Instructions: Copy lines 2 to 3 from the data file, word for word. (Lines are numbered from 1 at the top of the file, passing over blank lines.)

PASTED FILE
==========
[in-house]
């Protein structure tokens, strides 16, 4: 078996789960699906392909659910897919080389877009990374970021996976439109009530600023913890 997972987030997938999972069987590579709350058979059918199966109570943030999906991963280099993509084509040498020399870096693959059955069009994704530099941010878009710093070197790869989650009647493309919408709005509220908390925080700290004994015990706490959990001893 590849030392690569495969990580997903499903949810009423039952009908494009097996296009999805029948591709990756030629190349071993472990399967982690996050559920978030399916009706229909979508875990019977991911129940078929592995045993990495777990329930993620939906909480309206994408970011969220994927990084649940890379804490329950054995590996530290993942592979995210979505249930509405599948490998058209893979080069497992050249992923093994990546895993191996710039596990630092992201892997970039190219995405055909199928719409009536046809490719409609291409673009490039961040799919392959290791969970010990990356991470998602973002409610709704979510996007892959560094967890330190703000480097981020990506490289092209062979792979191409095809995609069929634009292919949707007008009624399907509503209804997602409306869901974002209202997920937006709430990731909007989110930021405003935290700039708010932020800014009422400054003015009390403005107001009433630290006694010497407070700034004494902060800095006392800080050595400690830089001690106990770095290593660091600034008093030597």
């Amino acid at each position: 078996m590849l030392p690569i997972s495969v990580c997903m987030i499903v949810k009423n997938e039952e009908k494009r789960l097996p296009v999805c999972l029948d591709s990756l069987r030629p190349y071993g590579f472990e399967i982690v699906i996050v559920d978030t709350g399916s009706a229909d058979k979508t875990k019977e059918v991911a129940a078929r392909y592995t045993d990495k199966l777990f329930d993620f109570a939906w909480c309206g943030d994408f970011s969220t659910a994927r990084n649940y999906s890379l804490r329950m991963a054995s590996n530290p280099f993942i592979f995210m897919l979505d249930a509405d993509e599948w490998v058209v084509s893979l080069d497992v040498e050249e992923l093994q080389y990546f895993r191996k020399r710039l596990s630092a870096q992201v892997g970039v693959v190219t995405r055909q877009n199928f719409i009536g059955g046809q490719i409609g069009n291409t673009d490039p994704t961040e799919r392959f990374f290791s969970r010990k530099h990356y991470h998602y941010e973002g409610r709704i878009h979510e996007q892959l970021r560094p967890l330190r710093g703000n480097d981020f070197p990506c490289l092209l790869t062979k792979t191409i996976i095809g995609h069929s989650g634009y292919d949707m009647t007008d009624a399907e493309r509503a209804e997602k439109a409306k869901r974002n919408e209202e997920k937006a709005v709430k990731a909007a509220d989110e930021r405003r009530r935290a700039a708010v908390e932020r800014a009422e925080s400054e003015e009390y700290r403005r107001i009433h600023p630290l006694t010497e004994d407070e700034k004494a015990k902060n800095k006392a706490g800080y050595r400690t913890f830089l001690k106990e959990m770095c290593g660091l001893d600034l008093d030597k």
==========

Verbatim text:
């Protein structure tokens, strides 16, 4: 078996789960699906392909659910897919080389877009990374970021996976439109009530600023913890 997972987030997938999972069987590579709350058979059918199966109570943030999906991963280099993509084509040498020399870096693959059955069009994704530099941010878009710093070197790869989650009647493309919408709005509220908390925080700290004994015990706490959990001893 590849030392690569495969990580997903499903949810009423039952009908494009097996296009999805029948591709990756030629190349071993472990399967982690996050559920978030399916009706229909979508875990019977991911129940078929592995045993990495777990329930993620939906909480309206994408970011969220994927990084649940890379804490329950054995590996530290993942592979995210979505249930509405599948490998058209893979080069497992050249992923093994990546895993191996710039596990630092992201892997970039190219995405055909199928719409009536046809490719409609291409673009490039961040799919392959290791969970010990990356991470998602973002409610709704979510996007892959560094967890330190703000480097981020990506490289092209062979792979191409095809995609069929634009292919949707007008009624399907509503209804997602409306869901974002209202997920937006709430990731909007989110930021405003935290700039708010932020800014009422400054003015009390403005107001009433630290006694010497407070700034004494902060800095006392800080050595400690830089001690106990770095290593660091600034008093030597």
């Amino acid at each position: 078996m590849l030392p690569i997972s495969v990580c997903m987030i499903v949810k009423n997938e039952e009908k494009r789960l097996p296009v999805c999972l029948d591709s990756l069987r030629p190349y071993g590579f472990e399967i982690v699906i996050v559920d978030t709350g399916s009706a229909d058979k979508t875990k019977e059918v991911a129940a078929r392909y592995t045993d990495k199966l777990f329930d993620f109570a939906w909480c309206g943030d994408f970011s969220t659910a994927r990084n649940y999906s890379l804490r329950m991963a054995s590996n530290p280099f993942i592979f995210m897919l979505d249930a509405d993509e599948w490998v058209v084509s893979l080069d497992v040498e050249e992923l093994q080389y990546f895993r191996k020399r710039l596990s630092a870096q992201v892997g970039v693959v190219t995405r055909q877009n199928f719409i009536g059955g046809q490719i409609g069009n291409t673009d490039p994704t961040e799919r392959f990374f290791s969970r010990k530099h990356y991470h998602y941010e973002g409610r709704i878009h979510e996007q892959l970021r560094p967890l330190r710093g703000n480097d981020f070197p990506c490289l092209l790869t062979k792979t191409i996976i095809g995609h069929s989650g634009y292919d949707m009647t007008d009624a399907e493309r509503a209804e997602k439109a409306k869901r974002n919408e209202e997920k937006a709005v709430k990731a909007a509220d989110e930021r405003r009530r935290a700039a708010v908390e932020r800014a009422e925080s400054e003015e009390y700290r403005r107001i009433h600023p630290l006694t010497e004994d407070e700034k004494a015990k902060n800095k006392a706490g800080y050595r400690t913890f830089l001690k106990e959990m770095c290593g660091l001893d600034l008093d030597k």